Our Treasure, Our Future – Katahdin Woods and Waters National Monument

National Monuments Review Sample Comment Scripts for the Savvy Citizen.

Protect Katahdin Woods and Waters National Monument

ACTION ALERT: public comment period open for Interior Department’s National Monuments Review–Submit Comments before July 10, 2017. Click here to submit:  Review of Certain National Monuments Established Since 1996

The following is a sample comment script. Please do not cut and paste!  Edit the script to make it your own and add personal commentary.  These scripts are designed to inform and are for inspiration and ideas! For ideas on how to write a strong submission, click here: “Suggested Outline or “Hot Topic” Review List for Comments.” 

Protect Katahdin Woods and Waters National Monument– Sample Script for Sunday, June 18, 2017:

Please protect Katahdin Woods and Waters National Monument.  The land was donated by philanthropist Roxanne Quimby’s foundation, Elliotsville Plantation, Inc., along with a $40 million private endowment to support the monument in years to come.  The monument is located in north-central Maine and is known for its remarkable wildlife habitat, including for species like Canada lynx, black bears, moose, and snowshoe hare. Outdoor recreation activities in the monument area, which will be permanently protected, are expected to bring substantial ecotourism dollars to the state and local economy and already are.

“The new national monument – which will be managed by the National Park Service – will protect approximately 87,500 acres, including the stunning East Branch of the Penobscot River and a portion of the Maine Woods that is rich in biodiversity and known for its outstanding opportunities to hike, canoe, hunt, fish, snowmobile, snowshoe and cross-country ski. In addition to protecting spectacular geology, significant biodiversity and recreational opportunities, the new monument will help support climate resiliency in the region. The protected area – together with the neighboring Baxter State Park to the west – will ensure that this large landscape remains intact, bolstering the forest’s resilience against the impacts of climate change.” (1)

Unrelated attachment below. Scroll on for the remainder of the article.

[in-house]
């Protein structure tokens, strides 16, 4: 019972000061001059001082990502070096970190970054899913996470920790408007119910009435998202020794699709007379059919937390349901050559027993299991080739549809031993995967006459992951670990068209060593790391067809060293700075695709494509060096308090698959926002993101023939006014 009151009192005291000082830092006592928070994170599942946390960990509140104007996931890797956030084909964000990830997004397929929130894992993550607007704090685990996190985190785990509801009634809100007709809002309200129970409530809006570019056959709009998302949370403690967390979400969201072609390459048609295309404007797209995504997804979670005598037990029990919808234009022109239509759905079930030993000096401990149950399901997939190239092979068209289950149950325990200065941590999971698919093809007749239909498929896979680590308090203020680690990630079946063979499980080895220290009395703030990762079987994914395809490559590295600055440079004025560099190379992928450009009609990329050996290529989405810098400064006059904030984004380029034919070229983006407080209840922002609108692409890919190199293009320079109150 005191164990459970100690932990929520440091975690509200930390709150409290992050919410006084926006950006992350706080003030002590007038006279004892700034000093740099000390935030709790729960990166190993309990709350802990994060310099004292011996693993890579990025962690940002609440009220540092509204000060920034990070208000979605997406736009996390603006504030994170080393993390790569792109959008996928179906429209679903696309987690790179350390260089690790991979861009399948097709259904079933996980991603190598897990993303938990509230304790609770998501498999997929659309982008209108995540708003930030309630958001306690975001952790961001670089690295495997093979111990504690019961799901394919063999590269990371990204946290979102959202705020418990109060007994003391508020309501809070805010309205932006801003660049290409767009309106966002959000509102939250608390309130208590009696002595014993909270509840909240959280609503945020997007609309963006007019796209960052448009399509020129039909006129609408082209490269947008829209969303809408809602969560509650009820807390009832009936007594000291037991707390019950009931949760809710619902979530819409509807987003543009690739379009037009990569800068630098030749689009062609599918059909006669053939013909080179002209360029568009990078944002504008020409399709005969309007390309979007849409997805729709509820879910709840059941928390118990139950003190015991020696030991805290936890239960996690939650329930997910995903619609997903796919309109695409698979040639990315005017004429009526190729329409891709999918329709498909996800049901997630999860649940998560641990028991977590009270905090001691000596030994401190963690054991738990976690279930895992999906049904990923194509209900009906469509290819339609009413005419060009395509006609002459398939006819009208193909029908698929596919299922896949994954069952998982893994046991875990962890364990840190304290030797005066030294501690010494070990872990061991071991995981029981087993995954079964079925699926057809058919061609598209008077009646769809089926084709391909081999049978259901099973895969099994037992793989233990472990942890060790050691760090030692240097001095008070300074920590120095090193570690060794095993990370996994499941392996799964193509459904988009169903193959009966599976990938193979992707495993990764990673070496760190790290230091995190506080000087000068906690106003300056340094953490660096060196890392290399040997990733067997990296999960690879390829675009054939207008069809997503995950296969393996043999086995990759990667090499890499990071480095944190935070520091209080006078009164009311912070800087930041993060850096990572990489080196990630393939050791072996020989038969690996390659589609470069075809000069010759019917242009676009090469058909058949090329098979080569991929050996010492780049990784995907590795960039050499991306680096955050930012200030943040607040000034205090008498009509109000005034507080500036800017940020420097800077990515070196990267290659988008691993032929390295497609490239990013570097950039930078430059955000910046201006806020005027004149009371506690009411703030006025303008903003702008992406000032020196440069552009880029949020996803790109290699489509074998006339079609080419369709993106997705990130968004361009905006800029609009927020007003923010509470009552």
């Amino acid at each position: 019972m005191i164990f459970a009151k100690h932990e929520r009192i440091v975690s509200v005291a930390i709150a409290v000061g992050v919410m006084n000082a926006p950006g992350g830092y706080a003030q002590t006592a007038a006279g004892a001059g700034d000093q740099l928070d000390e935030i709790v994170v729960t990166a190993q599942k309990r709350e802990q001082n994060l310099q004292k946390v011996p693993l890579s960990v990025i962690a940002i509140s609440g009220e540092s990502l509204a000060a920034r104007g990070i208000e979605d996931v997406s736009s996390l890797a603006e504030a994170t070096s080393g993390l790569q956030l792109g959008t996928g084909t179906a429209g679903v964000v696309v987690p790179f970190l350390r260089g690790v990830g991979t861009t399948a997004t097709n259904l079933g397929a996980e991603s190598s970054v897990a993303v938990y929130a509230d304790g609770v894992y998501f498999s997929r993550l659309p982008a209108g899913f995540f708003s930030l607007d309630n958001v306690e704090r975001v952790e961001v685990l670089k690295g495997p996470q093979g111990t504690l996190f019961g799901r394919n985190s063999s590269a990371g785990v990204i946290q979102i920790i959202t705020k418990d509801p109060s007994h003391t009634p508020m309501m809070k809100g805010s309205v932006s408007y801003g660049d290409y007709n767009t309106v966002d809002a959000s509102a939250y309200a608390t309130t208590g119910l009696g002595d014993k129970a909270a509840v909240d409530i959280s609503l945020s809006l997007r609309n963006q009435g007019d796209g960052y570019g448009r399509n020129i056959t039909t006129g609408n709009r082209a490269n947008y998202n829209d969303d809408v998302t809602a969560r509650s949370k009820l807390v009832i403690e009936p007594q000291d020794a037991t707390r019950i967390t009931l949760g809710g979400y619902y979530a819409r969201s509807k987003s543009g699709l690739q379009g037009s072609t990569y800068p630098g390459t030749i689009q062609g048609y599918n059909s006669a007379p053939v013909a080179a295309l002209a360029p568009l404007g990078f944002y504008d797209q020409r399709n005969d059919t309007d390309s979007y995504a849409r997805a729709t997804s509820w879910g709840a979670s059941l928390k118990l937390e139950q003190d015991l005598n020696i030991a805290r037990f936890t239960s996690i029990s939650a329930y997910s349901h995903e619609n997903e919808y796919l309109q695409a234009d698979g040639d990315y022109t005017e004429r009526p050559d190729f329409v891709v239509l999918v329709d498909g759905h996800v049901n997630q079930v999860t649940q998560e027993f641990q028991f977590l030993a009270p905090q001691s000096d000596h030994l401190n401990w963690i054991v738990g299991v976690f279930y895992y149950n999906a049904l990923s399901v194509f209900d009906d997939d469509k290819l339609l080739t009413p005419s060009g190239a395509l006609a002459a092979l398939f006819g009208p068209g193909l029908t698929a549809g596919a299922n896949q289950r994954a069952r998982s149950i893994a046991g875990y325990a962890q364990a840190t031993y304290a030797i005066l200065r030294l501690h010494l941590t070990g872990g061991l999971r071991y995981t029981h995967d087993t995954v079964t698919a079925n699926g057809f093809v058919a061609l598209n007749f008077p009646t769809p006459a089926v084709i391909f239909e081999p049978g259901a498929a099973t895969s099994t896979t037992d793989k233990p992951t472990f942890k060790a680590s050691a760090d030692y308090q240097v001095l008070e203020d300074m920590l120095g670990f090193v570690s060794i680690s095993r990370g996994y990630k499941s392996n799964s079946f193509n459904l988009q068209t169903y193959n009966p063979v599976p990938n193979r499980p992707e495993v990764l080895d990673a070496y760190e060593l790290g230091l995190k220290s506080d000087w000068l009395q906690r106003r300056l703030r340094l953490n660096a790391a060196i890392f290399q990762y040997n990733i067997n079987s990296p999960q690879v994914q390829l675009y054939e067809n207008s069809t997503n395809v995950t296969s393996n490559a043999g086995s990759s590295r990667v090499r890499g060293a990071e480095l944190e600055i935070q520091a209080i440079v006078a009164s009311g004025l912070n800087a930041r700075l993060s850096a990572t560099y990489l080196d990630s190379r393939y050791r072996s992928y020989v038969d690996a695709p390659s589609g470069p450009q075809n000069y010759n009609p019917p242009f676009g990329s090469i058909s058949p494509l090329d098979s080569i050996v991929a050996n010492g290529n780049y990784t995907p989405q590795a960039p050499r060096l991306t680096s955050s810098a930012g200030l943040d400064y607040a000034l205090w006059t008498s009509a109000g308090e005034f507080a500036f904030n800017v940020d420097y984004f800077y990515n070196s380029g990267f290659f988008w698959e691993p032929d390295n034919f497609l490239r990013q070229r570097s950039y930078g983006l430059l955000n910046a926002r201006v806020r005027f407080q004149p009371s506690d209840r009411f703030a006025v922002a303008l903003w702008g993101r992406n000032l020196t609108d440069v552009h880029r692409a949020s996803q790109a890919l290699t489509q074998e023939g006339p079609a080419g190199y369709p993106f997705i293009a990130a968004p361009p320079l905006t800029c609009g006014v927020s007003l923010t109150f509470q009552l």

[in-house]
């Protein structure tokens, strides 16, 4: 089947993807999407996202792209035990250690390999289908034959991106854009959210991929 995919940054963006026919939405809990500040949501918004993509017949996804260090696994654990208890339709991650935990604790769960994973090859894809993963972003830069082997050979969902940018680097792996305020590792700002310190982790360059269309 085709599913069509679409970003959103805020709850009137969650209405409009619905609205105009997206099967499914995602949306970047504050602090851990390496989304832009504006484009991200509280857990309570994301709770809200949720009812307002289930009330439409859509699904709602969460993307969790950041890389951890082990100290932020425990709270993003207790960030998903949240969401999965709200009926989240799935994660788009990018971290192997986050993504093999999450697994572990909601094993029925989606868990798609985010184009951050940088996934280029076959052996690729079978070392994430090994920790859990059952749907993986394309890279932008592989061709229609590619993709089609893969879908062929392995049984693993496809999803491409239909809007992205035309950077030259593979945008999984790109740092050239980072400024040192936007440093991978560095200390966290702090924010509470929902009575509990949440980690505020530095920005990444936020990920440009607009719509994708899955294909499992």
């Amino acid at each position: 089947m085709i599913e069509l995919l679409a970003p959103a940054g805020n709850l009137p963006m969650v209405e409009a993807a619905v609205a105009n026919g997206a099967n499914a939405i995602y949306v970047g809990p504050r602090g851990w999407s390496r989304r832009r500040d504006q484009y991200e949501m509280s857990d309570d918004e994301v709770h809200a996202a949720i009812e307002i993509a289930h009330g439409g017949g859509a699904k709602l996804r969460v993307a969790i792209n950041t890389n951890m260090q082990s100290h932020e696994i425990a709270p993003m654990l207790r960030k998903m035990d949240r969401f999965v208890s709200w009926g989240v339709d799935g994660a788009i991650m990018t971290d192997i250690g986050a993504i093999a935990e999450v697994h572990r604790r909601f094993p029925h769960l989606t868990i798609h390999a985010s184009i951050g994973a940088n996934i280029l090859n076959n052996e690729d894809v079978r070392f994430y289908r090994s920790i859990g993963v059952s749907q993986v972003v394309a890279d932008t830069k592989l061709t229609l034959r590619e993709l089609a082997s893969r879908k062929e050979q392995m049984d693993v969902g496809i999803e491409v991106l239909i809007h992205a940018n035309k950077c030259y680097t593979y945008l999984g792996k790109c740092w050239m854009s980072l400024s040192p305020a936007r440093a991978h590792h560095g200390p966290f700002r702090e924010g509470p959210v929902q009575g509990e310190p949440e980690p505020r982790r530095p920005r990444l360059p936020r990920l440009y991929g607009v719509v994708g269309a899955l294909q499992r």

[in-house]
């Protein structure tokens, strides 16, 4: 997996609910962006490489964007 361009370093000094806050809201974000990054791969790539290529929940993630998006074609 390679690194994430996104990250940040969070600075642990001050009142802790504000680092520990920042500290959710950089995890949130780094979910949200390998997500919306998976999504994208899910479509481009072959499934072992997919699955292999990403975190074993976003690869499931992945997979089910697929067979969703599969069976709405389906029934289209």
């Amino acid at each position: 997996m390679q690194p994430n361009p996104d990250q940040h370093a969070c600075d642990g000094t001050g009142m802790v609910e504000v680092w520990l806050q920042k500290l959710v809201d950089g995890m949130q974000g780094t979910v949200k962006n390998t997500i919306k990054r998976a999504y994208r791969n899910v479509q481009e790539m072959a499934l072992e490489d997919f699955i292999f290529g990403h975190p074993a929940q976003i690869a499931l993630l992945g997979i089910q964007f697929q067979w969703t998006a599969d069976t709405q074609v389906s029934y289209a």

Zinke has singled out this monument for review under the heading “National Monuments Being Reviewed To Determine Whether the Designation or Expansion Was Made Without Adequate Public Outreach and Coordination With Relevant Stakeholders”. Gail Fanjoy, former president of the Katahdin Area Chamber of Commerce, said critics’ argument that the monument was designated without any public input is “preposterous.”

In spite of the uncertainty by some of the impact of the monument, the designation is starting to pay dividends in the Katahdin region. The monument provides visitors excellent snowmobiling, fishing, and hunting opportunities and there has been an increase in eco-tourism to the region. And Katahdin-area real estate agents and small-business owners are seeing an increase in interest and economic activity. (2)

  • “The Katahdin region is on the radar now,” real estate agent, Alison Perrin said. “Even before (Roxanne Quimby) deeded it over to the government, the hoopla and discussion and controversy had already put the region on the radar.”  Perrin believes the new monument could help bring some Katahdin-area natives back to raise families.
  • Millinocket businessman and monument advocate, Matt Polstein is investing heavily in the area partnering with the Butler Foundation to build a new outdoor education center being built just outside of the monument. Polstein owns the New England Outdoor Center.
  • Terry Hill, co-owner of Shin Pond Village in Mount Chase, which offers camping, lodging and a general store near the monument’s northern end was originally an opponent of the monument but has come around in the months since designation because of the positive effects on local business. Snowmobilers gas up their machines and eat at her family’s restaurant at Shin Pond Village in the Penobscot County town of Mount Chase.  Hill now fully supports the monument and worked with the National Park Service, the local snowmobile club and a neighboring timberland owner to relocate a major snowmobile trail, ITS 85, onto park service land.